Good morning Team,

Coach JJ here, today i want to discuss an overwhelmingly consistent dysfunction we’ve found amongst our baseball and softball population, extremely prominent in Pitchers.

Before continuing, I’d like to point out that our ability to consistently find and eradicate bio-mechanical breakdown in our athletes like this one, is due almost solely to our use of the Max Effort method that exists within the Conjugate System. This is because when taking maximal load on “complex” barbell movements like the classical lifts and special variations of those lifts, we’re able to figure out where the athletes system is failing… [emaillocker id=”14403″]

Once we’ve found the point of breakdown we’re able to shut down the athlete, record the best achieved “maximum” production of strength in that specific range of motion, and then move directly into single joint work and specialized exercises to begin eradicating the weakest joint’s and joint angles of the athlete.

As most of you know by now, we bust our asses to bridge the gap between what happens at the clinical level and what you’re actually experiencing under the bar, and most importantly on the field, but for those of you who don’t know myself, my staff or the culture at S8 – education is as big a part of what we do, as the programming and development itself.

That said, we’re going to get rather deep here with regards to human function and performance so as always if you are confused, just leave a comment or message us on Instagram or shoot us an email and we will be happy to try and break things down a bit more.

Here is a video of a thrower in our Velocity Research Program that has a MASSIVELY dysfunctional lead hip and we were originally alerted to it’s presence by the onset of locked hamstrings, pelvic tilt and occasional sciatic like symptoms. We saw this display itself during max effort attempts, and during specific jump variations and decided to investigate a bit more.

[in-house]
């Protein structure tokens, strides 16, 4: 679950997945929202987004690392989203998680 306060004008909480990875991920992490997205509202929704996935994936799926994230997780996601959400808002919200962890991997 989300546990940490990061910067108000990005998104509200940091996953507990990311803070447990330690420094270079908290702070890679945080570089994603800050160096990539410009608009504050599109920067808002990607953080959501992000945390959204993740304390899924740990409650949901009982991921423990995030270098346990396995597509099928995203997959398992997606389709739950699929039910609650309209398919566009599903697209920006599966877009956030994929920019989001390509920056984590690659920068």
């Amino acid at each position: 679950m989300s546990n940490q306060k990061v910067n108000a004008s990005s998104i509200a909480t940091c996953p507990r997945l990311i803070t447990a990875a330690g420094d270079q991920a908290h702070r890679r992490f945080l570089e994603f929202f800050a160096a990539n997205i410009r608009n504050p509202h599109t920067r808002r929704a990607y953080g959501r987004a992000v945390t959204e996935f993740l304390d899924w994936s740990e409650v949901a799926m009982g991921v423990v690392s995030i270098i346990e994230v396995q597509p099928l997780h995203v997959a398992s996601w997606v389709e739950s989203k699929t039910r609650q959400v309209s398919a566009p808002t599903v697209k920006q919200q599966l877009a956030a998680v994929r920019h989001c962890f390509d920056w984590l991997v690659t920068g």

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Though it looks like a simple issue that would have displayed itself immediately, it has been a much more involved process and the video simply documents how much range of motion the athlete is missing. At a later point I’ll post an update to this article and include a video of the Same movement showcasing the athletes increased articular abilities. He’s a very promising student and has already added 5+ MPH to his throwing velocity, and after finally reaching this “light-bulb” moment we now are able to attack a breakdown in the kinetic chain.

Below we’ve compiled the results of a study on 15 athletes presenting from our baseball population with a similar hip Dysfunction:




Over the course of the last six months during intensive work with over 100 baseball players we’ve seen an array of commonalities in biomechanical dysfunction arise. Of these one of the more Common dysfunctions exists in the lead hip of throwers and hitters, and presents in both hips of catchers.




Symptoms include low back pain, lack of mobility and articular abilities in the hip, and thigh, anterior pelvic tilt, tight hamstrings locked in an elongated position, and overall lack of power transfer in the throw and swing. Other subtle biomechanical symptoms surface when taking a squat as the foot on the lead leg/hip side of the body tends to be from 1-3 inches behind the back side foot regardless of load, walkout and bar position on the squatters back.